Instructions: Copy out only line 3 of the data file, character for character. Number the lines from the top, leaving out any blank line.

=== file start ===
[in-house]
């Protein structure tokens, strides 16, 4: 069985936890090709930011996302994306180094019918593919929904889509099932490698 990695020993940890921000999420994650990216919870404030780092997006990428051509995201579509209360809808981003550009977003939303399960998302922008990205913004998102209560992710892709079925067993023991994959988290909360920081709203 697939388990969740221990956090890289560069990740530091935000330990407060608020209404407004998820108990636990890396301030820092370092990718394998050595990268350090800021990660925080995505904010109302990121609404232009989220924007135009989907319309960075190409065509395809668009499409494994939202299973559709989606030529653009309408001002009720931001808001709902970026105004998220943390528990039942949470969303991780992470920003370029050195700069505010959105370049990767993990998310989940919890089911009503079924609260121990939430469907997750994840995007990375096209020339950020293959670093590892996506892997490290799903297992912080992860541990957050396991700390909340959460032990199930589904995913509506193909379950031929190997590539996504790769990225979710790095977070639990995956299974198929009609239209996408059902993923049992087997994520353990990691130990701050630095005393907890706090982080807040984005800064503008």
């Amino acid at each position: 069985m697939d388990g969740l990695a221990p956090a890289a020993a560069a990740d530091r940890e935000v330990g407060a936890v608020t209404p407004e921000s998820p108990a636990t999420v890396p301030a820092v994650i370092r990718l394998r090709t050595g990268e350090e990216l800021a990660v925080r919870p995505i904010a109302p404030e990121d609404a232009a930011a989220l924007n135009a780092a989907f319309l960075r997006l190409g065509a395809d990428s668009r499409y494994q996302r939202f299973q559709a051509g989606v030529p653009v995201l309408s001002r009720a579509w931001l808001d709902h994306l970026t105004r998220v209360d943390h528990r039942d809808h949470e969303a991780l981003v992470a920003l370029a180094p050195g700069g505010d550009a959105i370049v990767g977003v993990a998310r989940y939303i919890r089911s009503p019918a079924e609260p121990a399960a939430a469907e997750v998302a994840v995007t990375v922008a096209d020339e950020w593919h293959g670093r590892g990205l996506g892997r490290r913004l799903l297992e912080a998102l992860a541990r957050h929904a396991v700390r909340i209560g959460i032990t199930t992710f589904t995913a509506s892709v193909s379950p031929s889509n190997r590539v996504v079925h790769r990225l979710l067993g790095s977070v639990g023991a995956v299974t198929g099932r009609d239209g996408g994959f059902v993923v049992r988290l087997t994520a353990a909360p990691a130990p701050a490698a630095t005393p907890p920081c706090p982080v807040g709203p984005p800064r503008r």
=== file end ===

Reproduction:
């Amino acid at each position: 069985m697939d388990g969740l990695a221990p956090a890289a020993a560069a990740d530091r940890e935000v330990g407060a936890v608020t209404p407004e921000s998820p108990a636990t999420v890396p301030a820092v994650i370092r990718l394998r090709t050595g990268e350090e990216l800021a990660v925080r919870p995505i904010a109302p404030e990121d609404a232009a930011a989220l924007n135009a780092a989907f319309l960075r997006l190409g065509a395809d990428s668009r499409y494994q996302r939202f299973q559709a051509g989606v030529p653009v995201l309408s001002r009720a579509w931001l808001d709902h994306l970026t105004r998220v209360d943390h528990r039942d809808h949470e969303a991780l981003v992470a920003l370029a180094p050195g700069g505010d550009a959105i370049v990767g977003v993990a998310r989940y939303i919890r089911s009503p019918a079924e609260p121990a399960a939430a469907e997750v998302a994840v995007t990375v922008a096209d020339e950020w593919h293959g670093r590892g990205l996506g892997r490290r913004l799903l297992e912080a998102l992860a541990r957050h929904a396991v700390r909340i209560g959460i032990t199930t992710f589904t995913a509506s892709v193909s379950p031929s889509n190997r590539v996504v079925h790769r990225l979710l067993g790095s977070v639990g023991a995956v299974t198929g099932r009609d239209g996408g994959f059902v993923v049992r988290l087997t994520a353990a909360p990691a130990p701050a490698a630095t005393p907890p920081c706090p982080v807040g709203p984005p800064r503008r």